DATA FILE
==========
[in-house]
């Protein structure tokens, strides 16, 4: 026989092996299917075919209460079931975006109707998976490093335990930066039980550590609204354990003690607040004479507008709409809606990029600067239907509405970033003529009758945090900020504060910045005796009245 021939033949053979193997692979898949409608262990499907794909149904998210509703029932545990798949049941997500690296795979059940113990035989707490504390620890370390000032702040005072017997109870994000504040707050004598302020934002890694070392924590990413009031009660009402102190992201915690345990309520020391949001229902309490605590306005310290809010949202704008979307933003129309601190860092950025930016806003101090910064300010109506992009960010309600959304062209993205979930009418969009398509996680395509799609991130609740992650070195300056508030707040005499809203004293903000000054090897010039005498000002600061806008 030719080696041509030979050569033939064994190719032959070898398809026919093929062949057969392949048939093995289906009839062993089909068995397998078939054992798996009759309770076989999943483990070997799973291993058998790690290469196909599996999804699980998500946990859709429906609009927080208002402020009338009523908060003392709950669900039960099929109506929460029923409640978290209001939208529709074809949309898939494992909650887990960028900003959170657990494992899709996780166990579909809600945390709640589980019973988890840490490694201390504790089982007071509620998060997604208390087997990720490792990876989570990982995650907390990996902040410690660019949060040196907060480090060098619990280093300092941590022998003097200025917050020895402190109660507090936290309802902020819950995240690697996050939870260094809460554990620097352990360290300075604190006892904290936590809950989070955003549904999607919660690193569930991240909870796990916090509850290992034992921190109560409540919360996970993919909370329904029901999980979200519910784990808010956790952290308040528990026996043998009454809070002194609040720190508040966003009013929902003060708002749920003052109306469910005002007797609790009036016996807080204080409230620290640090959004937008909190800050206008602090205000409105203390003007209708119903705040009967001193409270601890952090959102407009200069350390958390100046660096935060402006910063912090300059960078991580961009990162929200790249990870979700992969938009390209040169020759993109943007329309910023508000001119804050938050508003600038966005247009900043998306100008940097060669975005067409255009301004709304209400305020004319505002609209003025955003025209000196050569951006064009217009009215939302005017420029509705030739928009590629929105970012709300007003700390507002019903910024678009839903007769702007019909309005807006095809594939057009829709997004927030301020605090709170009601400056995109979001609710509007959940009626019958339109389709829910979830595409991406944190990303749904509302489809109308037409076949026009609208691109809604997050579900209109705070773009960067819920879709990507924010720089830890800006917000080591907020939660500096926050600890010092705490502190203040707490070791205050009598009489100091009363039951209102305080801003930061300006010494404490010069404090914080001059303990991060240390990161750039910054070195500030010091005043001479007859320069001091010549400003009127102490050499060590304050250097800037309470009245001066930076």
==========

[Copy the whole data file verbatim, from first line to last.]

[in-house]
């Protein structure tokens, strides 16, 4: 026989092996299917075919209460079931975006109707998976490093335990930066039980550590609204354990003690607040004479507008709409809606990029600067239907509405970033003529009758945090900020504060910045005796009245 021939033949053979193997692979898949409608262990499907794909149904998210509703029932545990798949049941997500690296795979059940113990035989707490504390620890370390000032702040005072017997109870994000504040707050004598302020934002890694070392924590990413009031009660009402102190992201915690345990309520020391949001229902309490605590306005310290809010949202704008979307933003129309601190860092950025930016806003101090910064300010109506992009960010309600959304062209993205979930009418969009398509996680395509799609991130609740992650070195300056508030707040005499809203004293903000000054090897010039005498000002600061806008 030719080696041509030979050569033939064994190719032959070898398809026919093929062949057969392949048939093995289906009839062993089909068995397998078939054992798996009759309770076989999943483990070997799973291993058998790690290469196909599996999804699980998500946990859709429906609009927080208002402020009338009523908060003392709950669900039960099929109506929460029923409640978290209001939208529709074809949309898939494992909650887990960028900003959170657990494992899709996780166990579909809600945390709640589980019973988890840490490694201390504790089982007071509620998060997604208390087997990720490792990876989570990982995650907390990996902040410690660019949060040196907060480090060098619990280093300092941590022998003097200025917050020895402190109660507090936290309802902020819950995240690697996050939870260094809460554990620097352990360290300075604190006892904290936590809950989070955003549904999607919660690193569930991240909870796990916090509850290992034992921190109560409540919360996970993919909370329904029901999980979200519910784990808010956790952290308040528990026996043998009454809070002194609040720190508040966003009013929902003060708002749920003052109306469910005002007797609790009036016996807080204080409230620290640090959004937008909190800050206008602090205000409105203390003007209708119903705040009967001193409270601890952090959102407009200069350390958390100046660096935060402006910063912090300059960078991580961009990162929200790249990870979700992969938009390209040169020759993109943007329309910023508000001119804050938050508003600038966005247009900043998306100008940097060669975005067409255009301004709304209400305020004319505002609209003025955003025209000196050569951006064009217009009215939302005017420029509705030739928009590629929105970012709300007003700390507002019903910024678009839903007769702007019909309005807006095809594939057009829709997004927030301020605090709170009601400056995109979001609710509007959940009626019958339109389709829910979830595409991406944190990303749904509302489809109308037409076949026009609208691109809604997050579900209109705070773009960067819920879709990507924010720089830890800006917000080591907020939660500096926050600890010092705490502190203040707490070791205050009598009489100091009363039951209102305080801003930061300006010494404490010069404090914080001059303990991060240390990161750039910054070195500030010091005043001479007859320069001091010549400003009127102490050499060590304050250097800037309470009245001066930076």